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These are texts that have been studied widely with characters that are known well. This study shows, however, that the dominant interpretations mask darker, more insightful, and ultimately more critical dimensions of these important figures. Hartman and Buckholtz discover muted voices of personal betrayal and criticism that resonate as damning social critiques of the rabbis themselves. These critiques often highlight the ways in which cultural authorities use, and abuse, their power; revealing the implications of these moral failings on their legitimacy as communal leaders. In these voices of social criticism, the rabbis evince an awareness of their own vulnerability to such abuses and failings as well as their hurtful, marginalizing effects on members of less powerful social groups.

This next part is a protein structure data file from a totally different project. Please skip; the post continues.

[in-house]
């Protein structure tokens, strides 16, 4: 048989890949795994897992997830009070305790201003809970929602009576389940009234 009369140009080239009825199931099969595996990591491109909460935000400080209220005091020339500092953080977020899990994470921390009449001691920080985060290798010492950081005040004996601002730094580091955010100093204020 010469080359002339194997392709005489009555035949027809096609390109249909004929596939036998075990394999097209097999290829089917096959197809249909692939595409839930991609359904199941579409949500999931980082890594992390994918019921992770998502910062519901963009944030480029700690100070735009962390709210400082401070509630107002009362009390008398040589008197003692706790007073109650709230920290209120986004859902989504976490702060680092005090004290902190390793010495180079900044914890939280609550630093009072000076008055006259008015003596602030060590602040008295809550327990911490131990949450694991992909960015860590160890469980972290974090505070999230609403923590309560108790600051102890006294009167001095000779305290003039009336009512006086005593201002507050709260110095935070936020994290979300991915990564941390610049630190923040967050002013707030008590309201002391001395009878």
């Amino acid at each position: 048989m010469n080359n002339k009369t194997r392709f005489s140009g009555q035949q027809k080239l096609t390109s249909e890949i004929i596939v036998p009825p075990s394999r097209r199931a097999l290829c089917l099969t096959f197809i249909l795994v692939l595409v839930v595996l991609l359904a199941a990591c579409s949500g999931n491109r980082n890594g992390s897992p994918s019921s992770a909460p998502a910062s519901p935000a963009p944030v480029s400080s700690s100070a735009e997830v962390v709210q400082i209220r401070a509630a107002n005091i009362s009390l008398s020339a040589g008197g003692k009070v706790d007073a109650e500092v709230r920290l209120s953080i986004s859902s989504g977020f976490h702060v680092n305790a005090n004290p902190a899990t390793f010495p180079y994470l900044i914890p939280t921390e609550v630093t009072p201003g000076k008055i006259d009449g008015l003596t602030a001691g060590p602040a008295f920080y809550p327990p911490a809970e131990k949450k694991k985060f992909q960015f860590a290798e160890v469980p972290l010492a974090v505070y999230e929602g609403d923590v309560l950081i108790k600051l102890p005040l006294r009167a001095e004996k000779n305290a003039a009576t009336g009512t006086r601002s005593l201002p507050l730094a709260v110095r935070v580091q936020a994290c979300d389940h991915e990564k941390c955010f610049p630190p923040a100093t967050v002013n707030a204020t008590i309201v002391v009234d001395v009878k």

Tova Hartman is a professor of gender studies and education. She has written widely on the intersection of gender, religion, and education in scholarly journals and periodicals and is the author of Appropriately Subversive: Modern Mothers in Traditional Religions (2003) and Feminism Encounters Traditional Judaism: Resistance and Accommodation (2008) which won the National Jewish Book Award. She is among the founders of Shirah Hadasha, an Orthodox feminist synagogue in Jerusalem, and more recently, Shma Koleinu, an institute for prayer, study, spirituality and community
Charlie Buckholtz is a Rabbi and Senior Editor at Shalom Hartman Institute. He is co-author of The God Who Hates Lies (2011).